Delivering American University's news and views since 1925. | Sunday, May 27, 2018

Siren not audible inside dorms

Danger zone doesn't reach residence halls

The Army Corps of Engineers siren test Nov. 7 was marked as a success because it could be heard in the required shelter-in-place zone, which ends a few feet short of Centennial Hall close to Jacobs Field.

While it is not required for students be able to hear the siren in their dorm rooms, one student said it would be helpful to hear it from there, as some students said they could not hear the warning well or at all in the South side dorms.

Daiva MacKenzie, a senior in the College of Arts and Sciences, said she was in the lobby of Anderson Hall when the siren sounded around 4:05 p.m. but could not hear it.

"But I knew it went off," she said. "I hope something will be done so that we would be able to hear it, especially if we are supposed to be in the building when it goes off."

The Army Corps announced the siren test in text messages and e-mails sent through the Alert DC system. Additionally, the university mentioned the test in its Nov. 7 Today@AU e-mail.

Venus Barieva, an Abroad at AU student and resident of Anderson Hall whose room faces Jacobs Field, said she heard something at that time. However, it was so quiet, she said she thought it was just an ambulance or a fire engine passing by the university.

Angelina Upshaw, a sophomore in the School of International Service who lives in Centennial Hall, said she didn't hear anything during the time period when the siren was supposed to go off.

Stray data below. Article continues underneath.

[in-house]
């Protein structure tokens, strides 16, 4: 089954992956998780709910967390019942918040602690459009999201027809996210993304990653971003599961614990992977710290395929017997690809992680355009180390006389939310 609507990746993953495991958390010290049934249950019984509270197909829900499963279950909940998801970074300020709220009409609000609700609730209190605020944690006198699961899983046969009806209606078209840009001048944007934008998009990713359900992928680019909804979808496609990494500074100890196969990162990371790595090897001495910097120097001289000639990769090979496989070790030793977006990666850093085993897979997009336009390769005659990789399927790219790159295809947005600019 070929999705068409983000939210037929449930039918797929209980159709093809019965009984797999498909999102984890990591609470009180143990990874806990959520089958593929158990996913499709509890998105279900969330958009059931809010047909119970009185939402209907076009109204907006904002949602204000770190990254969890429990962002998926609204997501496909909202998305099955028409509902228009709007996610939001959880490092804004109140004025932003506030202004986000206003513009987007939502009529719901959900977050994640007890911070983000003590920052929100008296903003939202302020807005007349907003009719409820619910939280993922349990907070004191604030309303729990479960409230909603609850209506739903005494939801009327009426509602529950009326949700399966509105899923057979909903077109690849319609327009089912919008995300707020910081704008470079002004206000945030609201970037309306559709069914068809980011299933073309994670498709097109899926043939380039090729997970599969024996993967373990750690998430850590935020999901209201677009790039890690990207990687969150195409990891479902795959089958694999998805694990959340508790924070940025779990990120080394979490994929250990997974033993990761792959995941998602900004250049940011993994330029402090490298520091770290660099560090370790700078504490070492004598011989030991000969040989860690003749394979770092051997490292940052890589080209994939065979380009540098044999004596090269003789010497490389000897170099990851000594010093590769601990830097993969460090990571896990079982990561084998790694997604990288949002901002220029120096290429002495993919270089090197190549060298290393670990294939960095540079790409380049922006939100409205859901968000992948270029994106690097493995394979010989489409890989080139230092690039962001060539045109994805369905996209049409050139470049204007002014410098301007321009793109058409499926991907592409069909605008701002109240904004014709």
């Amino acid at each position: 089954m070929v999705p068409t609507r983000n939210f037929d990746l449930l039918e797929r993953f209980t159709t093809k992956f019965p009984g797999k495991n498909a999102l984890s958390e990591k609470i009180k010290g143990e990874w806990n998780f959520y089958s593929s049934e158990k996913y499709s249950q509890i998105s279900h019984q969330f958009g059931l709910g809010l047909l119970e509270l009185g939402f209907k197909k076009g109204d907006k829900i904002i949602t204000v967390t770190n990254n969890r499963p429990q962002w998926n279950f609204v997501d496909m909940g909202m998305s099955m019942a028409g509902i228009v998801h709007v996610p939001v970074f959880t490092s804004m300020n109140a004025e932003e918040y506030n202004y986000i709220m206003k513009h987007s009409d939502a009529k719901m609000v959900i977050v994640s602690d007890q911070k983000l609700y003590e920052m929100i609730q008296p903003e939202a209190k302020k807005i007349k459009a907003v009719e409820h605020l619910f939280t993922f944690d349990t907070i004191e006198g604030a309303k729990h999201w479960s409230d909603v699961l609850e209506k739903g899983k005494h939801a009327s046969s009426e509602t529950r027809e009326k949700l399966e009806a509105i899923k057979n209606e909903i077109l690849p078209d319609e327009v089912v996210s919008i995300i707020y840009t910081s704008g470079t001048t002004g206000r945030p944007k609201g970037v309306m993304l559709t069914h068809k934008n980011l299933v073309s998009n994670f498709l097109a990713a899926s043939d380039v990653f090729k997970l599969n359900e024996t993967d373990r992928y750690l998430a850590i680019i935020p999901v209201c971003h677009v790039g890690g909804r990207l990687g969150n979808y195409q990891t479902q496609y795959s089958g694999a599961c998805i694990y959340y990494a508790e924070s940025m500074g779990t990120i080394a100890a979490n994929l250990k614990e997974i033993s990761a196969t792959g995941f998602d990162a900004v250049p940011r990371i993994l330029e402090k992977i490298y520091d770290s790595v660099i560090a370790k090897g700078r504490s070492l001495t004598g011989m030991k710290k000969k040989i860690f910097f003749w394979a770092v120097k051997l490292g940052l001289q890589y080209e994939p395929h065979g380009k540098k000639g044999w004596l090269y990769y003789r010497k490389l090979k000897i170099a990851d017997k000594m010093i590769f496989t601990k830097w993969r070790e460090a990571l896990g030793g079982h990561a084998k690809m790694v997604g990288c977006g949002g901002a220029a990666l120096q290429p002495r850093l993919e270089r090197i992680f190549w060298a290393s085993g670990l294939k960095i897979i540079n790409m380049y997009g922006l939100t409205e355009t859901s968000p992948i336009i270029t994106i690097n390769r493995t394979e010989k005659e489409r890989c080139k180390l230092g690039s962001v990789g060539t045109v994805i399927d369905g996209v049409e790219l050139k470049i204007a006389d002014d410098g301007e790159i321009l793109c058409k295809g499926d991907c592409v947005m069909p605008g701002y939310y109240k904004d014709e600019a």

The Army Corps of Engineers began excavating and removing World War I-era weapons from the site at 4825 Glenbrook Road, a university-owned property, Oct. 29. The shelter-in-place zone surrounds the site.

The university held information and shelter-in-place sessions for the occupants of buildings close to the site - Watkins, Kreeger, Hamilton and Financial Aid buildings, Jacobs Field and the Child Development Center. Sessions, including a video shown to all classes that meet in Watkins, mainly concentrated on the explanation of the shelter-in-place safety system and specific emergency procedures for each building that would be affected in the event of an emergency in the excavation area.

Shelter-in-place means everyone in the 742-foot radius surrounding the excavation area should immediately go inside the nearest building and stay there for the entire duration of the alarm. The siren will sound in cycles of three minutes, followed by 15 minutes of silence. Building occupants should shut all windows and turn off heating and air conditioning units to prevent possible intake of contaminated air, according to Army Corps regulations.

There are no distinctive differences between the emergency procedures in each of the affected buildings. Upon hearing the siren, occupants should close all doors that lead to the exterior of the building, gather belongings and other materials needed and move to the nearest lounge, corridor or the second floor of the building.

In addition to the audible siren warning, those in the affected area of campus would also learn about any emergency alert through an automated phone-tree system. When the siren sounds, it triggers the system to begin calling a set list of phone numbers to alert people about the emergency. The list includes building marshals, according to David Taylor, chief of staff to President Neil Kerwin.

"Once they are alerted to the situation, they become the ones responsible for alerting people and implementing safety procedures," Taylor said.

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